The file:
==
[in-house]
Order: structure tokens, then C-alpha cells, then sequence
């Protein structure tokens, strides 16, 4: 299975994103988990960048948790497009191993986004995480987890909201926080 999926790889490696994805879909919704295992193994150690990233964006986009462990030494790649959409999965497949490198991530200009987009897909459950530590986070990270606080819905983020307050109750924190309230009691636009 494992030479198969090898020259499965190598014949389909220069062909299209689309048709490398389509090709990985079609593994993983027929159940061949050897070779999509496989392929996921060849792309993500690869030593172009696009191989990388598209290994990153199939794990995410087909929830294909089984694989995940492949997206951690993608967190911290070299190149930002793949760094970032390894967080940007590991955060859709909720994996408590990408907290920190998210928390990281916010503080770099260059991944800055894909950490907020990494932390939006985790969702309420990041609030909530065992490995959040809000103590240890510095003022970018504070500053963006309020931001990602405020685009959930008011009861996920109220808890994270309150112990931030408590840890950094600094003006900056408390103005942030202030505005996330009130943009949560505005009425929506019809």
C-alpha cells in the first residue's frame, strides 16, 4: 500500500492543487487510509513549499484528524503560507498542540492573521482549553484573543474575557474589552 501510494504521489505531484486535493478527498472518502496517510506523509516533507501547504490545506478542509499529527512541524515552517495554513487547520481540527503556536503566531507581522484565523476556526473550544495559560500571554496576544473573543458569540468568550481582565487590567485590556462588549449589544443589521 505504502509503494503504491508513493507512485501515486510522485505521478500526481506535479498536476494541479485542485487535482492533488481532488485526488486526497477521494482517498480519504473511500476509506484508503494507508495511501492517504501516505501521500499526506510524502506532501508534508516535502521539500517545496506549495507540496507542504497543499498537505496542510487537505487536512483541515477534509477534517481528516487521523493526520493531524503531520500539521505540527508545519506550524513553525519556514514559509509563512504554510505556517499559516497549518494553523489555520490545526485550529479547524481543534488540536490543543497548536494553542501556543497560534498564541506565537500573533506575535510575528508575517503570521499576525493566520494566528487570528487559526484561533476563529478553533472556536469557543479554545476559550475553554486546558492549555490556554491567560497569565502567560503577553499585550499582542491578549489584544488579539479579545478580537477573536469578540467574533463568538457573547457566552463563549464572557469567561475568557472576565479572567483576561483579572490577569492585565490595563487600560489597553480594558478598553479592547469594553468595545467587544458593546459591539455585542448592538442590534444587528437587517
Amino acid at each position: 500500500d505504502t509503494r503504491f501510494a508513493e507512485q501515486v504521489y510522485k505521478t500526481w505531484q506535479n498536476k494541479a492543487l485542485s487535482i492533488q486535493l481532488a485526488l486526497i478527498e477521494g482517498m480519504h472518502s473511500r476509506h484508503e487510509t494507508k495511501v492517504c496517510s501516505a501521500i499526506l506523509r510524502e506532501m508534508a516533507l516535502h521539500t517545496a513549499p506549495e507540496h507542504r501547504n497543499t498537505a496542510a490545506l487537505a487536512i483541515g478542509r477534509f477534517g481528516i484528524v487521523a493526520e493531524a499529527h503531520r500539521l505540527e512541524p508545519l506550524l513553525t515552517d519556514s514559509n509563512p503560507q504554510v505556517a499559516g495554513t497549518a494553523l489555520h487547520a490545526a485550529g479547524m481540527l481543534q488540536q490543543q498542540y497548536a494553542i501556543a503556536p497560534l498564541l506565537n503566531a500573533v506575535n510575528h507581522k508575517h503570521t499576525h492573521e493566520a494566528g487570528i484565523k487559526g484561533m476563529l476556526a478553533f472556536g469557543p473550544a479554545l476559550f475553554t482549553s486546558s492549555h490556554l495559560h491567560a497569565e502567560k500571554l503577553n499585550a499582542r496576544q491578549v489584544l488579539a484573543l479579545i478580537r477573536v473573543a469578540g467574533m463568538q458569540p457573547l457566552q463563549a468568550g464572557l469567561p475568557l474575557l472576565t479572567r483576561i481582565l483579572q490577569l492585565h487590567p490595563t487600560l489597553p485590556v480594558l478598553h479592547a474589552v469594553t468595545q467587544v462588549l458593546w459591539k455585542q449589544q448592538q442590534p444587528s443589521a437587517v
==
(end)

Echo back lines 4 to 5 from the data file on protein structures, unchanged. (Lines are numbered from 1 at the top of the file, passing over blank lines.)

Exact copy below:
C-alpha cells in the first residue's frame, strides 16, 4: 500500500492543487487510509513549499484528524503560507498542540492573521482549553484573543474575557474589552 501510494504521489505531484486535493478527498472518502496517510506523509516533507501547504490545506478542509499529527512541524515552517495554513487547520481540527503556536503566531507581522484565523476556526473550544495559560500571554496576544473573543458569540468568550481582565487590567485590556462588549449589544443589521 505504502509503494503504491508513493507512485501515486510522485505521478500526481506535479498536476494541479485542485487535482492533488481532488485526488486526497477521494482517498480519504473511500476509506484508503494507508495511501492517504501516505501521500499526506510524502506532501508534508516535502521539500517545496506549495507540496507542504497543499498537505496542510487537505487536512483541515477534509477534517481528516487521523493526520493531524503531520500539521505540527508545519506550524513553525519556514514559509509563512504554510505556517499559516497549518494553523489555520490545526485550529479547524481543534488540536490543543497548536494553542501556543497560534498564541506565537500573533506575535510575528508575517503570521499576525493566520494566528487570528487559526484561533476563529478553533472556536469557543479554545476559550475553554486546558492549555490556554491567560497569565502567560503577553499585550499582542491578549489584544488579539479579545478580537477573536469578540467574533463568538457573547457566552463563549464572557469567561475568557472576565479572567483576561483579572490577569492585565490595563487600560489597553480594558478598553479592547469594553468595545467587544458593546459591539455585542448592538442590534444587528437587517
Amino acid at each position: 500500500d505504502t509503494r503504491f501510494a508513493e507512485q501515486v504521489y510522485k505521478t500526481w505531484q506535479n498536476k494541479a492543487l485542485s487535482i492533488q486535493l481532488a485526488l486526497i478527498e477521494g482517498m480519504h472518502s473511500r476509506h484508503e487510509t494507508k495511501v492517504c496517510s501516505a501521500i499526506l506523509r510524502e506532501m508534508a516533507l516535502h521539500t517545496a513549499p506549495e507540496h507542504r501547504n497543499t498537505a496542510a490545506l487537505a487536512i483541515g478542509r477534509f477534517g481528516i484528524v487521523a493526520e493531524a499529527h503531520r500539521l505540527e512541524p508545519l506550524l513553525t515552517d519556514s514559509n509563512p503560507q504554510v505556517a499559516g495554513t497549518a494553523l489555520h487547520a490545526a485550529g479547524m481540527l481543534q488540536q490543543q498542540y497548536a494553542i501556543a503556536p497560534l498564541l506565537n503566531a500573533v506575535n510575528h507581522k508575517h503570521t499576525h492573521e493566520a494566528g487570528i484565523k487559526g484561533m476563529l476556526a478553533f472556536g469557543p473550544a479554545l476559550f475553554t482549553s486546558s492549555h490556554l495559560h491567560a497569565e502567560k500571554l503577553n499585550a499582542r496576544q491578549v489584544l488579539a484573543l479579545i478580537r477573536v473573543a469578540g467574533m463568538q458569540p457573547l457566552q463563549a468568550g464572557l469567561p475568557l474575557l472576565t479572567r483576561i481582565l483579572q490577569l492585565h487590567p490595563t487600560l489597553p485590556v480594558l478598553h479592547a474589552v469594553t468595545q467587544v462588549l458593546w459591539k455585542q449589544q448592538q442590534p444587528s443589521a437587517v